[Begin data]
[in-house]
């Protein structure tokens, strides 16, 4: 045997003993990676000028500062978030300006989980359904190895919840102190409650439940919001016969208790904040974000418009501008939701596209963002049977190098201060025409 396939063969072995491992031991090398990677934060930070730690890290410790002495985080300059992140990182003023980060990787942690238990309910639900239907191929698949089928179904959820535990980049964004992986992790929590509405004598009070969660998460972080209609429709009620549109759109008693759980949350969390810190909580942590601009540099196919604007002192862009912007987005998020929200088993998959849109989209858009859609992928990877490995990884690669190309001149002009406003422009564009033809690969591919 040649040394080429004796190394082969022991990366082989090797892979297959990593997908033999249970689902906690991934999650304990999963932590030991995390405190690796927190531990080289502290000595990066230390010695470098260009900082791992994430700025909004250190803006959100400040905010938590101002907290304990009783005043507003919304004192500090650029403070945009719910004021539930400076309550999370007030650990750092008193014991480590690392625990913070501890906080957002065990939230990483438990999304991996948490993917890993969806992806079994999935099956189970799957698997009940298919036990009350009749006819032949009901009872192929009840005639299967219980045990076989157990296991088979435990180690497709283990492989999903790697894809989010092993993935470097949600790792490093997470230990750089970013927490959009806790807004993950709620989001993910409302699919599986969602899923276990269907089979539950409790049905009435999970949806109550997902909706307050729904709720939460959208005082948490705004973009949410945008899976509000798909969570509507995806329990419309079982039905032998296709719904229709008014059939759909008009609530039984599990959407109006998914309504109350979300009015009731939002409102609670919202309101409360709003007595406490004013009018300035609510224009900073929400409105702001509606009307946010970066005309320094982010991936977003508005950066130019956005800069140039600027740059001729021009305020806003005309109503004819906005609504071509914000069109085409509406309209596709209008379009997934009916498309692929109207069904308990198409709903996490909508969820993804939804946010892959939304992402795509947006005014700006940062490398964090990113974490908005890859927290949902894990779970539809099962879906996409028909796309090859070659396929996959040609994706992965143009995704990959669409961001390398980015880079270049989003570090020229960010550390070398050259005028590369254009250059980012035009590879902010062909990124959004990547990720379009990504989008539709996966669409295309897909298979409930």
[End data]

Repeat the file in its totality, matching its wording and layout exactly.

[in-house]
């Protein structure tokens, strides 16, 4: 045997003993990676000028500062978030300006989980359904190895919840102190409650439940919001016969208790904040974000418009501008939701596209963002049977190098201060025409 396939063969072995491992031991090398990677934060930070730690890290410790002495985080300059992140990182003023980060990787942690238990309910639900239907191929698949089928179904959820535990980049964004992986992790929590509405004598009070969660998460972080209609429709009620549109759109008693759980949350969390810190909580942590601009540099196919604007002192862009912007987005998020929200088993998959849109989209858009859609992928990877490995990884690669190309001149002009406003422009564009033809690969591919 040649040394080429004796190394082969022991990366082989090797892979297959990593997908033999249970689902906690991934999650304990999963932590030991995390405190690796927190531990080289502290000595990066230390010695470098260009900082791992994430700025909004250190803006959100400040905010938590101002907290304990009783005043507003919304004192500090650029403070945009719910004021539930400076309550999370007030650990750092008193014991480590690392625990913070501890906080957002065990939230990483438990999304991996948490993917890993969806992806079994999935099956189970799957698997009940298919036990009350009749006819032949009901009872192929009840005639299967219980045990076989157990296991088979435990180690497709283990492989999903790697894809989010092993993935470097949600790792490093997470230990750089970013927490959009806790807004993950709620989001993910409302699919599986969602899923276990269907089979539950409790049905009435999970949806109550997902909706307050729904709720939460959208005082948490705004973009949410945008899976509000798909969570509507995806329990419309079982039905032998296709719904229709008014059939759909008009609530039984599990959407109006998914309504109350979300009015009731939002409102609670919202309101409360709003007595406490004013009018300035609510224009900073929400409105702001509606009307946010970066005309320094982010991936977003508005950066130019956005800069140039600027740059001729021009305020806003005309109503004819906005609504071509914000069109085409509406309209596709209008379009997934009916498309692929109207069904308990198409709903996490909508969820993804939804946010892959939304992402795509947006005014700006940062490398964090990113974490908005890859927290949902894990779970539809099962879906996409028909796309090859070659396929996959040609994706992965143009995704990959669409961001390398980015880079270049989003570090020229960010550390070398050259005028590369254009250059980012035009590879902010062909990124959004990547990720379009990504989008539709996966669409295309897909298979409930």